In an action, inter alia, for a permanent injunction and declaratory relief, the defendants Board of Managers of Biltmore Towers Condominium Association, William Palmer, Jr., Henriette Brooks, Scott Keenan, Barbara McCollough, Edward Rodriguez, Carolyn Roberts, and Elizabeth Thompson appeal from stated portions of an order and judgment (one paper) of the Supreme Court, Westchester County (Scheinkman, J.), entered December 10, 2008, which, among other things, granted those branches of the plaintiffs' motion which were for summary judgment on the second and seventh causes of action for a permanent injunction, and declared that the Board of Managers of Biltmore Towers Condominium Association exceeded its authority in executing a certain lease and that the lease is void.
Published by New York State Law Reporting Bureau pursuant to Judiciary Law § 431.
This opinion is uncorrected and subject to revision before publication in the Official Reports.
REINALDO E. RIVERA, J.P., JOHN M. LEVENTHAL, PLUMMER E. LOTT and LEONARD B. AUSTIN, JJ.
ORDERED that the order and judgment is affirmed insofar as appealed from, with costs.
The plaintiffs Rose Kaung, Bill Kaung, Robert Marshall, Carlos Caceres, Martha Yeager, and Bonnie Ackerman are owners and occupants of condominium units in the Biltmore Towers Condominium (hereinafter the condominium), a 131-unit residential condominium in White Plains. In December 2007 the defendant Board of Managers of Biltmore Towers Condominium Association (hereinafter the Board of Managers) entered into a lease on behalf of the condominium with the defendant MetroPCS New York, LLC (hereinafter MetroPCS), permitting MetroPCS to construct and erect several cellular telephone antennas, along with related wireless communications equipment, on the roof of the condominium. According to the condominium's bylaws, the roof of the building constitutes a common element of the condominium.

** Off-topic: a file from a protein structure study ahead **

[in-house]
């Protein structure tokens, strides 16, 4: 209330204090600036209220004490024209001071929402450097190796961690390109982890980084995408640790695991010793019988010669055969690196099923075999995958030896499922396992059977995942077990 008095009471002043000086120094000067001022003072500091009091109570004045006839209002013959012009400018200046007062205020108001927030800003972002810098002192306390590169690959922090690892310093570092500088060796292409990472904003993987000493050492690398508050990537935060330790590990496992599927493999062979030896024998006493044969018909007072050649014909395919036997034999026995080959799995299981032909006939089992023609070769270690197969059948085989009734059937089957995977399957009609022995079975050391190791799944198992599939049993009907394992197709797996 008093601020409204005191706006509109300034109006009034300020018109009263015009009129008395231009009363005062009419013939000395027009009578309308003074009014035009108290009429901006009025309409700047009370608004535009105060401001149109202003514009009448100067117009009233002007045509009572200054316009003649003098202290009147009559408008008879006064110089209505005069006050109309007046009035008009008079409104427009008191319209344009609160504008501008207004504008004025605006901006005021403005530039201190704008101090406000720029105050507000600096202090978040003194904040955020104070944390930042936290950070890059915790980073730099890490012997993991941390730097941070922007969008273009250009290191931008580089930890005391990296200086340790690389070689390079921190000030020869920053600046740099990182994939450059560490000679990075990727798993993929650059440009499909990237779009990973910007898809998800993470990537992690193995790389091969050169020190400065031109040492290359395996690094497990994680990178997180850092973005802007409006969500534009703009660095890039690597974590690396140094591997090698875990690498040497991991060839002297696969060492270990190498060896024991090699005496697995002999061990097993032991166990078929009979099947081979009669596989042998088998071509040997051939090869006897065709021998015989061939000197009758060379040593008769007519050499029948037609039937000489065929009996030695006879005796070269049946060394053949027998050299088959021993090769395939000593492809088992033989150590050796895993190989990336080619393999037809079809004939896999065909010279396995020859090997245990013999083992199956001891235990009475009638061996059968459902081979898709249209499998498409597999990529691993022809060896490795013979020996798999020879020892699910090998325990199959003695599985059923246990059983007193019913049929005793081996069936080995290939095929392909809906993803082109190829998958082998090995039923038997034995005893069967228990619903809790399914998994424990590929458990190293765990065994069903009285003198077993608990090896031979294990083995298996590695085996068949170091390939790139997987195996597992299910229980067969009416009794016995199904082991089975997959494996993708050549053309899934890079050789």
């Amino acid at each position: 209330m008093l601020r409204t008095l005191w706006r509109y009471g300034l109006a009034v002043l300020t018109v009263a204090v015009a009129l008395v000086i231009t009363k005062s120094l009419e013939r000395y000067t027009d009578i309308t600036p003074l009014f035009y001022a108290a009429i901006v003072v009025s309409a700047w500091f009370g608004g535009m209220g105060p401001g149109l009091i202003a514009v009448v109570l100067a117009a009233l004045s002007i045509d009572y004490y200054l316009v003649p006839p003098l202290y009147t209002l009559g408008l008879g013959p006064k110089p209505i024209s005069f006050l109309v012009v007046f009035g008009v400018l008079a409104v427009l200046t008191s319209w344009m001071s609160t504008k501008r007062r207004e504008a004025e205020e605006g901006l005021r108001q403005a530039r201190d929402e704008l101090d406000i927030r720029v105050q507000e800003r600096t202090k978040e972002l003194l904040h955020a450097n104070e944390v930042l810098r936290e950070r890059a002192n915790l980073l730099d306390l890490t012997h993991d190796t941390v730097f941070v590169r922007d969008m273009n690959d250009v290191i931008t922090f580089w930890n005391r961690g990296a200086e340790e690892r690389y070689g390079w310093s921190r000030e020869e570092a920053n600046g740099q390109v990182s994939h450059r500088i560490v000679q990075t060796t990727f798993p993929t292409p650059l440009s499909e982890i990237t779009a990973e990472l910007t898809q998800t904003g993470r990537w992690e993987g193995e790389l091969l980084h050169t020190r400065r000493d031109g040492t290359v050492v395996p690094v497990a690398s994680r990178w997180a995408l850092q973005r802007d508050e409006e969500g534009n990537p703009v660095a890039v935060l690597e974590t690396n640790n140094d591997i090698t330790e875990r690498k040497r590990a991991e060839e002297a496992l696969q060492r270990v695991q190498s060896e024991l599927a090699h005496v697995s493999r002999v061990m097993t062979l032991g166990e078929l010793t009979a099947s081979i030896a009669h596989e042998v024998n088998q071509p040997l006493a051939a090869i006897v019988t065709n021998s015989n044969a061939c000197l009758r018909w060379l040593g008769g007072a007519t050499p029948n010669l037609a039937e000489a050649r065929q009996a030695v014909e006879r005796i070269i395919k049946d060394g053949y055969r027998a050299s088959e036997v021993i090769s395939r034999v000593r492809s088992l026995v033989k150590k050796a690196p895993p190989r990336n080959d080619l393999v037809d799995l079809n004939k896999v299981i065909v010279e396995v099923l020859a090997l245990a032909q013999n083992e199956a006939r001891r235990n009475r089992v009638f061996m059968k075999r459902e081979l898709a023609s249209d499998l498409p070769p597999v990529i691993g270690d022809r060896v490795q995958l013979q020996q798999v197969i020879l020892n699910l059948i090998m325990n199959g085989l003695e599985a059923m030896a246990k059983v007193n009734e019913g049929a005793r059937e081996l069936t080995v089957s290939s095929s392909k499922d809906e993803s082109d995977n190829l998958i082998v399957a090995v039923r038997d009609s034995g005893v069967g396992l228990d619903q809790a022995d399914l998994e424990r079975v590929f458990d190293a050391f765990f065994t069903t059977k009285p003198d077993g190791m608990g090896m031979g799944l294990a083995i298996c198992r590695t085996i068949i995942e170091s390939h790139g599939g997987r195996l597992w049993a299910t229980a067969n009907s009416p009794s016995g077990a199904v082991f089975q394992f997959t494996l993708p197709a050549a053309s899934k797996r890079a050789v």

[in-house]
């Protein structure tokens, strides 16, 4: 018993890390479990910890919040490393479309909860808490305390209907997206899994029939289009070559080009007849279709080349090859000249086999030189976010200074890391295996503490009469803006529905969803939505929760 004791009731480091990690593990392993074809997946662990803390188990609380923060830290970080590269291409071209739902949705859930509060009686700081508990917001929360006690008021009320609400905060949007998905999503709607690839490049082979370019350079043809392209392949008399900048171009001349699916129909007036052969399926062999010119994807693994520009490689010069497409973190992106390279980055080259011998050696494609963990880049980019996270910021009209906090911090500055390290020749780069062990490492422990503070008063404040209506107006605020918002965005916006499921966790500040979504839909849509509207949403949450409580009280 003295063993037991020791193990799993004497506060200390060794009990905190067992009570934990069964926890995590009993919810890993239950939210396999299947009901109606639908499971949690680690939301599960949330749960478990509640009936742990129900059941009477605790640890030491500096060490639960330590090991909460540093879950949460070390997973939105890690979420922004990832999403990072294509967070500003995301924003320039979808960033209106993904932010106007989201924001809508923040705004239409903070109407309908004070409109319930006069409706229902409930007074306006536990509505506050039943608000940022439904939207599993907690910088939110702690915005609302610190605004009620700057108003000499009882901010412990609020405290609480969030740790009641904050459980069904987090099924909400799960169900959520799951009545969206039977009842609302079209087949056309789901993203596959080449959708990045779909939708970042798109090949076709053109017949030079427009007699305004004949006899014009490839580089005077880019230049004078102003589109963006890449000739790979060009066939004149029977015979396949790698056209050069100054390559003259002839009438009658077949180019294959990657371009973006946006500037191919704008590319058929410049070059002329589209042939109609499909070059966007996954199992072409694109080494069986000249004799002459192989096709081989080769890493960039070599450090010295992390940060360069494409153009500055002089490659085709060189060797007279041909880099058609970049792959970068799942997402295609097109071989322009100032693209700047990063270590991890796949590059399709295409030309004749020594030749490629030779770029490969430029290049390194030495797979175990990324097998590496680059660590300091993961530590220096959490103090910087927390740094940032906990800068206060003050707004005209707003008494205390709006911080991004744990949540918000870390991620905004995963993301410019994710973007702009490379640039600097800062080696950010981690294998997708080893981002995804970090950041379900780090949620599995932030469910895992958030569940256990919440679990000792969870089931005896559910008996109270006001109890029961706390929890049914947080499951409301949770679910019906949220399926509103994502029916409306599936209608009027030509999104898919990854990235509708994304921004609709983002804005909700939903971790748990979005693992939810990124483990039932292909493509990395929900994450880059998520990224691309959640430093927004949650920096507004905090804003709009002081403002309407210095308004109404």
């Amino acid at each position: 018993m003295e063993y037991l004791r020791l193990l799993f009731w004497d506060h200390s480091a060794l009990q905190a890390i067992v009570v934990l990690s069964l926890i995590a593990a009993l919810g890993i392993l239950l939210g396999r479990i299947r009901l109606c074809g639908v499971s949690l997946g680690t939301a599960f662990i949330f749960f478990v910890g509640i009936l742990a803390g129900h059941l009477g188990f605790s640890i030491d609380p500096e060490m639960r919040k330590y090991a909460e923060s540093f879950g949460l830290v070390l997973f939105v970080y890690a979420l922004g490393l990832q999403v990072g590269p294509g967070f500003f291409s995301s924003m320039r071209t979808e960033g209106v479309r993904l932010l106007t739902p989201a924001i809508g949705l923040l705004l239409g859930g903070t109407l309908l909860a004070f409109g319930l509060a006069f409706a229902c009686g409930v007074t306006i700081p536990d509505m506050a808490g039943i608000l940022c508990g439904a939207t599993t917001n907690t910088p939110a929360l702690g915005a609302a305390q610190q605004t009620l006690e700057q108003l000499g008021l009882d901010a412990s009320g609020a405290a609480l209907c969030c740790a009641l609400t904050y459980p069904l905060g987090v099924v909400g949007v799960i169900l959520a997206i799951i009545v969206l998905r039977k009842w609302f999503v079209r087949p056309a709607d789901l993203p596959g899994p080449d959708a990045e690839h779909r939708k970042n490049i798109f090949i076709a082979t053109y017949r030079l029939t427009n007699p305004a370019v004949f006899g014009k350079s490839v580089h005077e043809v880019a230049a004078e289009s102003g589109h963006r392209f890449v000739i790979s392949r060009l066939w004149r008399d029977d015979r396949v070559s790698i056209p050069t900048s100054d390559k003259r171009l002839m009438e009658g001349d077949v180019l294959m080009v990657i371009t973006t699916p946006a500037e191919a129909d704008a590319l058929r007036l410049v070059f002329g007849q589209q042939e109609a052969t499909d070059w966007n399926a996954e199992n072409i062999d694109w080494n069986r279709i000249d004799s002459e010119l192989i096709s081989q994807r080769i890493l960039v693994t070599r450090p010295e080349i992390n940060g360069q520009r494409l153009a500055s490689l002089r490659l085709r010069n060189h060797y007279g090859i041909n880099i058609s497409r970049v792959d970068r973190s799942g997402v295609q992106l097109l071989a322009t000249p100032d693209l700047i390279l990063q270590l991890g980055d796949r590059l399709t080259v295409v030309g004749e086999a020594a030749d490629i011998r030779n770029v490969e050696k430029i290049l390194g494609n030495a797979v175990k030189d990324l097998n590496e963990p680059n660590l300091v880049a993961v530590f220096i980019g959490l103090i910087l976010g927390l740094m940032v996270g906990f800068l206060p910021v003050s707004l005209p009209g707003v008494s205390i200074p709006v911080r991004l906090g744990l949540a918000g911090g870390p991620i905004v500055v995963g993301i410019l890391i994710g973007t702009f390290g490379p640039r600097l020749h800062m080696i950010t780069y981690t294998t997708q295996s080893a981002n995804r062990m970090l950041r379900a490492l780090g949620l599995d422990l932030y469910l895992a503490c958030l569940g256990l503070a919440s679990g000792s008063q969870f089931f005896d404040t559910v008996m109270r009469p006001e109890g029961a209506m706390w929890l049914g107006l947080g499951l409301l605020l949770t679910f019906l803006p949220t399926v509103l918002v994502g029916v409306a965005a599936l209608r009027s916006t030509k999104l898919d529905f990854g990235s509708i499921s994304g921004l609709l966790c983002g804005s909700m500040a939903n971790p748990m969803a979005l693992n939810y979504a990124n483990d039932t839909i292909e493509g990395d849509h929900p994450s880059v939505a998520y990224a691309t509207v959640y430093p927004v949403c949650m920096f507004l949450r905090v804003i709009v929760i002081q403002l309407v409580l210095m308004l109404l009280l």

The plaintiffs commenced this action against, among others, the Board of Managers, the individual board members William Palmer Jr., Henriette Brooks, Scott Keenan, Barbara McCollough, Edward Rodriguez, Carolyn Roberts, and Elizabeth Thompson (hereinafter collectively the Board defendants), and MetroPCS, inter alia, to rescind the lease, to permanently enjoin and restrain MetroPCS from placing or installing any cellular telephone antennas in or on the common elements of the condominium, in effect, to enjoin the Board defendants from implementing the terms of the lease, for a judgment declaring that the Board defendants exceeded their authority in executing the lease, and for a judgment declaring that the lease is void. The plaintiffs moved for summary judgment on their causes of action to rescind the lease, for a permanent injunction, and for declaratory relief. The Board defendants opposed the motion and cross-moved for summary judgment declaring that they acted within their authority and that the lease is valid, and dismissing the remainder of the complaint insofar as asserted against them. MetroPCS also opposed the motion and cross-moved, inter alia, for summary judgment dismissing the causes of action to rescind the lease and for a permanent injunction. In an order and judgment entered December 10, 2008, the Supreme Court, inter alia, denied that branch of the plaintiffs' motion which was for summary judgment on the fourth cause of action to rescind the lease on the ground that they were not parties to the lease and, thus, lacked standing and capacity to seek its rescission, but nonetheless declared that the lease is "null, void and without force and effect." The Supreme Court granted that branch of the plaintiffs' motion which was for summary judgment on the second and seventh causes of action for a permanent injunction, and also declared that the Board defendants lacked authority to enter into the lease. The Supreme Court denied those branches of the Board defendants' motion and Metro PCS's cross motion which were for summary judgment dismissing the causes of action for a permanent injunction. We affirm the order and judgment insofar as appealed from.